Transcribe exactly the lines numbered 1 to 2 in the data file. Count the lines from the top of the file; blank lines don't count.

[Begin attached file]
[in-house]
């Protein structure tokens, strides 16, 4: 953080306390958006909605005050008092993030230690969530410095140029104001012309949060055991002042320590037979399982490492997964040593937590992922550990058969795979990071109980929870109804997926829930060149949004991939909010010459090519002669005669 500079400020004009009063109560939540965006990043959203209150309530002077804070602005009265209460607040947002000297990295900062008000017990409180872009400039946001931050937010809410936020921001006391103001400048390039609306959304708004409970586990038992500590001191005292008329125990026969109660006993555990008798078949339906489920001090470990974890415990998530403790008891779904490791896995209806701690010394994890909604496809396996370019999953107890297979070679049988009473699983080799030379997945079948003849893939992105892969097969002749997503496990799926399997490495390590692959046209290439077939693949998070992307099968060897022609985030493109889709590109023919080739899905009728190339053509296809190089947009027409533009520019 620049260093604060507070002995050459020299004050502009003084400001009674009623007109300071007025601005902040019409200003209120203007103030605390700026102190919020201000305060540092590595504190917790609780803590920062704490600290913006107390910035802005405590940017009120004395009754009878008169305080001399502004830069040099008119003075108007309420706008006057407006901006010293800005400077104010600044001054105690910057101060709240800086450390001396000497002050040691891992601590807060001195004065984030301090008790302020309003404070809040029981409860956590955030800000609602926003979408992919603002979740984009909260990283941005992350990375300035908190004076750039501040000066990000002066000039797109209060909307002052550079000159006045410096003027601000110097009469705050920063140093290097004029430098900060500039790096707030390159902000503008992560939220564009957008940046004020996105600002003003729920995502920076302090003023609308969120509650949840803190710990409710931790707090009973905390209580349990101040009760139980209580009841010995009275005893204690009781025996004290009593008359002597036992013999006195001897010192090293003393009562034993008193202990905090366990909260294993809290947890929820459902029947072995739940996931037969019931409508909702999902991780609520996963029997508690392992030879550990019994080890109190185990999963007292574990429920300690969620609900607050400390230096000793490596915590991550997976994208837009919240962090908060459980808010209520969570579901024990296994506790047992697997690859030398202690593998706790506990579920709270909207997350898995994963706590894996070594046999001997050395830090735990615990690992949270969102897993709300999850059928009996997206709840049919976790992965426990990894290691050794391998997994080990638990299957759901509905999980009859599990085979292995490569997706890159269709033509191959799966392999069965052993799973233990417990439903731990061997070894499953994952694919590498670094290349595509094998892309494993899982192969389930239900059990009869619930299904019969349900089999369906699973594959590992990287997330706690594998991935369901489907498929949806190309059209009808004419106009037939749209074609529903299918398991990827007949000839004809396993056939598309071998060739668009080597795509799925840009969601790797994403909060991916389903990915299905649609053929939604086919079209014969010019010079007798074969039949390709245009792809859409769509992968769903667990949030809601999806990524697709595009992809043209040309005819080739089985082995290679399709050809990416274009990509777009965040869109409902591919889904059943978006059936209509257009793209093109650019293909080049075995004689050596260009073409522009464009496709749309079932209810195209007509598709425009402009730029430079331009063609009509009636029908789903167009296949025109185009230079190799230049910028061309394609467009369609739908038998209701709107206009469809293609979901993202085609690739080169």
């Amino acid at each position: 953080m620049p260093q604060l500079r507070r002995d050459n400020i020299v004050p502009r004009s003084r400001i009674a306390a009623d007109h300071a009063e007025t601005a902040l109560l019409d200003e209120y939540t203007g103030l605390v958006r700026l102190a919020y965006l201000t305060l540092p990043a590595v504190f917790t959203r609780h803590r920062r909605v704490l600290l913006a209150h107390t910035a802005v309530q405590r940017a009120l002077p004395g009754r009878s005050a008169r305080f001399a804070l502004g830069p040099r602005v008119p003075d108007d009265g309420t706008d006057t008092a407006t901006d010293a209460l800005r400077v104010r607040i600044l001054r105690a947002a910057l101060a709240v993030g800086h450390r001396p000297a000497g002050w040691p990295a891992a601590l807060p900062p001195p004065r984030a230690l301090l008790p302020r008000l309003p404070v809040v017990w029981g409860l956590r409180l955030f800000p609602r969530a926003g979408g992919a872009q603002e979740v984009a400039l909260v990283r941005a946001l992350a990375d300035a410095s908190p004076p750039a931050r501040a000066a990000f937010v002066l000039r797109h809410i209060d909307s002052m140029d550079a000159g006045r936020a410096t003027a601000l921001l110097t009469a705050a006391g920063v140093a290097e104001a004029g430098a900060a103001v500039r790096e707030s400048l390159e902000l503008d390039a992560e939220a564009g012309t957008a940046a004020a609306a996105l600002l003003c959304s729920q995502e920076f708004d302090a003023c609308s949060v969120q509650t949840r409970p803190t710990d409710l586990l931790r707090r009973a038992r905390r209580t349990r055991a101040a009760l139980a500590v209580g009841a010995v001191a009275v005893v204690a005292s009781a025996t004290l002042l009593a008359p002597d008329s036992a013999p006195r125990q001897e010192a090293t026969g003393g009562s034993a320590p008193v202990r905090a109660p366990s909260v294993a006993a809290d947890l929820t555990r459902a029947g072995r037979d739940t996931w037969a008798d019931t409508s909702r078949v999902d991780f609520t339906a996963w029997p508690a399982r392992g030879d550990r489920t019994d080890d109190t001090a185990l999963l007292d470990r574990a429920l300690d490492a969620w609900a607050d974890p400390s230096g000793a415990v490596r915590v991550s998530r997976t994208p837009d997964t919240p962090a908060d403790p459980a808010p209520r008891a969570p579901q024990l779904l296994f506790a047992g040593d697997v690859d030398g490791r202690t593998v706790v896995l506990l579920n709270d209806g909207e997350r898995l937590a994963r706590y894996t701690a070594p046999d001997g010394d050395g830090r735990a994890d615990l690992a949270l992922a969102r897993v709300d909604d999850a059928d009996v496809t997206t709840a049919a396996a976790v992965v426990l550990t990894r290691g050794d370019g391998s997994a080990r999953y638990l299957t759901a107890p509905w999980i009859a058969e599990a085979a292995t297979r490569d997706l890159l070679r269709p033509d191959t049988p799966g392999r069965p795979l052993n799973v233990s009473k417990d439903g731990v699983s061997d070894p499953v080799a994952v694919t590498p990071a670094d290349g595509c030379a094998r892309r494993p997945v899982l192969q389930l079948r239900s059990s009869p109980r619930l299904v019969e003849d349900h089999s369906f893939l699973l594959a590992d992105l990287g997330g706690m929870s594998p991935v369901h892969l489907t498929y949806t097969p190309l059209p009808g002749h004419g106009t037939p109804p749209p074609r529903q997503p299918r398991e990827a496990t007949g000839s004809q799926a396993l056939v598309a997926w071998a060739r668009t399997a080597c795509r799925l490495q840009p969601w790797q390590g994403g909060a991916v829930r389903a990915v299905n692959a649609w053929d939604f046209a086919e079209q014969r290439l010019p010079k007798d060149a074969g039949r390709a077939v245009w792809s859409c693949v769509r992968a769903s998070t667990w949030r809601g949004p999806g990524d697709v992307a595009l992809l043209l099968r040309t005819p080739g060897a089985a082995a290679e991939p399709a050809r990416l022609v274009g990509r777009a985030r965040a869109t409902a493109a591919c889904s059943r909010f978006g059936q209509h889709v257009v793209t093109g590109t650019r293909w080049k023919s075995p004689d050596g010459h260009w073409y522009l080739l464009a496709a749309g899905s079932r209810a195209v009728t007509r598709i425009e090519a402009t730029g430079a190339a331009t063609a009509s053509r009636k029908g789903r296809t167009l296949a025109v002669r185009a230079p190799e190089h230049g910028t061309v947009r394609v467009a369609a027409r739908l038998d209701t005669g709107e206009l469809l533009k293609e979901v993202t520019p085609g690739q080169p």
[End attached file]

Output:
[in-house]
């Protein structure tokens, strides 16, 4: 953080306390958006909605005050008092993030230690969530410095140029104001012309949060055991002042320590037979399982490492997964040593937590992922550990058969795979990071109980929870109804997926829930060149949004991939909010010459090519002669005669 500079400020004009009063109560939540965006990043959203209150309530002077804070602005009265209460607040947002000297990295900062008000017990409180872009400039946001931050937010809410936020921001006391103001400048390039609306959304708004409970586990038992500590001191005292008329125990026969109660006993555990008798078949339906489920001090470990974890415990998530403790008891779904490791896995209806701690010394994890909604496809396996370019999953107890297979070679049988009473699983080799030379997945079948003849893939992105892969097969002749997503496990799926399997490495390590692959046209290439077939693949998070992307099968060897022609985030493109889709590109023919080739899905009728190339053509296809190089947009027409533009520019 620049260093604060507070002995050459020299004050502009003084400001009674009623007109300071007025601005902040019409200003209120203007103030605390700026102190919020201000305060540092590595504190917790609780803590920062704490600290913006107390910035802005405590940017009120004395009754009878008169305080001399502004830069040099008119003075108007309420706008006057407006901006010293800005400077104010600044001054105690910057101060709240800086450390001396000497002050040691891992601590807060001195004065984030301090008790302020309003404070809040029981409860956590955030800000609602926003979408992919603002979740984009909260990283941005992350990375300035908190004076750039501040000066990000002066000039797109209060909307002052550079000159006045410096003027601000110097009469705050920063140093290097004029430098900060500039790096707030390159902000503008992560939220564009957008940046004020996105600002003003729920995502920076302090003023609308969120509650949840803190710990409710931790707090009973905390209580349990101040009760139980209580009841010995009275005893204690009781025996004290009593008359002597036992013999006195001897010192090293003393009562034993008193202990905090366990909260294993809290947890929820459902029947072995739940996931037969019931409508909702999902991780609520996963029997508690392992030879550990019994080890109190185990999963007292574990429920300690969620609900607050400390230096000793490596915590991550997976994208837009919240962090908060459980808010209520969570579901024990296994506790047992697997690859030398202690593998706790506990579920709270909207997350898995994963706590894996070594046999001997050395830090735990615990690992949270969102897993709300999850059928009996997206709840049919976790992965426990990894290691050794391998997994080990638990299957759901509905999980009859599990085979292995490569997706890159269709033509191959799966392999069965052993799973233990417990439903731990061997070894499953994952694919590498670094290349595509094998892309494993899982192969389930239900059990009869619930299904019969349900089999369906699973594959590992990287997330706690594998991935369901489907498929949806190309059209009808004419106009037939749209074609529903299918398991990827007949000839004809396993056939598309071998060739668009080597795509799925840009969601790797994403909060991916389903990915299905649609053929939604086919079209014969010019010079007798074969039949390709245009792809859409769509992968769903667990949030809601999806990524697709595009992809043209040309005819080739089985082995290679399709050809990416274009990509777009965040869109409902591919889904059943978006059936209509257009793209093109650019293909080049075995004689050596260009073409522009464009496709749309079932209810195209007509598709425009402009730029430079331009063609009509009636029908789903167009296949025109185009230079190799230049910028061309394609467009369609739908038998209701709107206009469809293609979901993202085609690739080169």